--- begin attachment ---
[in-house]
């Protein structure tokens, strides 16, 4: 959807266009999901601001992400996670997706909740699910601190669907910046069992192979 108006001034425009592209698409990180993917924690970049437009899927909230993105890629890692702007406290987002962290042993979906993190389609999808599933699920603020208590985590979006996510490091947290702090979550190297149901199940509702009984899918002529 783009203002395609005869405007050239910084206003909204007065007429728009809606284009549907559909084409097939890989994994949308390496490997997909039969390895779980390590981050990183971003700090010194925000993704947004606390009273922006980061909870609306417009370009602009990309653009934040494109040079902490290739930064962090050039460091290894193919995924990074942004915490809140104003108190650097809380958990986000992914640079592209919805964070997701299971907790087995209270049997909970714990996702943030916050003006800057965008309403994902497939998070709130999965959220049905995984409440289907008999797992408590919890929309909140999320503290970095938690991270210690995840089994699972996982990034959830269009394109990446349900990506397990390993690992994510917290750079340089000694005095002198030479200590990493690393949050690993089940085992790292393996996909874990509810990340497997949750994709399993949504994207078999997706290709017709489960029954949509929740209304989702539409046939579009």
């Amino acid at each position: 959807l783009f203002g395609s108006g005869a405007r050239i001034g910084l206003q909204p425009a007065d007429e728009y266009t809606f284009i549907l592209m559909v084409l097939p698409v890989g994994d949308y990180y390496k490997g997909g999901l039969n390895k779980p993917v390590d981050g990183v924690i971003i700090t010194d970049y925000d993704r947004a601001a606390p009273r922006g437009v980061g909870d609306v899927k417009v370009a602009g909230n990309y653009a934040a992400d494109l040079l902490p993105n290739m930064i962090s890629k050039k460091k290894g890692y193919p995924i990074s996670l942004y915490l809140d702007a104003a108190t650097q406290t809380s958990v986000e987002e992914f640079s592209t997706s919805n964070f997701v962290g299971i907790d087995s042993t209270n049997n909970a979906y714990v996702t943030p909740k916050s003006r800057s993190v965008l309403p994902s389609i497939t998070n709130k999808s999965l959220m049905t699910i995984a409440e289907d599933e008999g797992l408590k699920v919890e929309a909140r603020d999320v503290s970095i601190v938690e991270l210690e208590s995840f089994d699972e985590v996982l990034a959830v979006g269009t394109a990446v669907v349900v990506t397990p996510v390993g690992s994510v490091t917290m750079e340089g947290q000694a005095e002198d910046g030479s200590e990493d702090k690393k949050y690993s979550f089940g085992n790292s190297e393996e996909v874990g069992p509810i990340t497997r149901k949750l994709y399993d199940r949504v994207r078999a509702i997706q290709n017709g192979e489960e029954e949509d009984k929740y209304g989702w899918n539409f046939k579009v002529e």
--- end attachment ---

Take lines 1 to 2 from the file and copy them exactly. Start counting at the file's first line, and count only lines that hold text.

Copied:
[in-house]
């Protein structure tokens, strides 16, 4: 959807266009999901601001992400996670997706909740699910601190669907910046069992192979 108006001034425009592209698409990180993917924690970049437009899927909230993105890629890692702007406290987002962290042993979906993190389609999808599933699920603020208590985590979006996510490091947290702090979550190297149901199940509702009984899918002529 783009203002395609005869405007050239910084206003909204007065007429728009809606284009549907559909084409097939890989994994949308390496490997997909039969390895779980390590981050990183971003700090010194925000993704947004606390009273922006980061909870609306417009370009602009990309653009934040494109040079902490290739930064962090050039460091290894193919995924990074942004915490809140104003108190650097809380958990986000992914640079592209919805964070997701299971907790087995209270049997909970714990996702943030916050003006800057965008309403994902497939998070709130999965959220049905995984409440289907008999797992408590919890929309909140999320503290970095938690991270210690995840089994699972996982990034959830269009394109990446349900990506397990390993690992994510917290750079340089000694005095002198030479200590990493690393949050690993089940085992790292393996996909874990509810990340497997949750994709399993949504994207078999997706290709017709489960029954949509929740209304989702539409046939579009």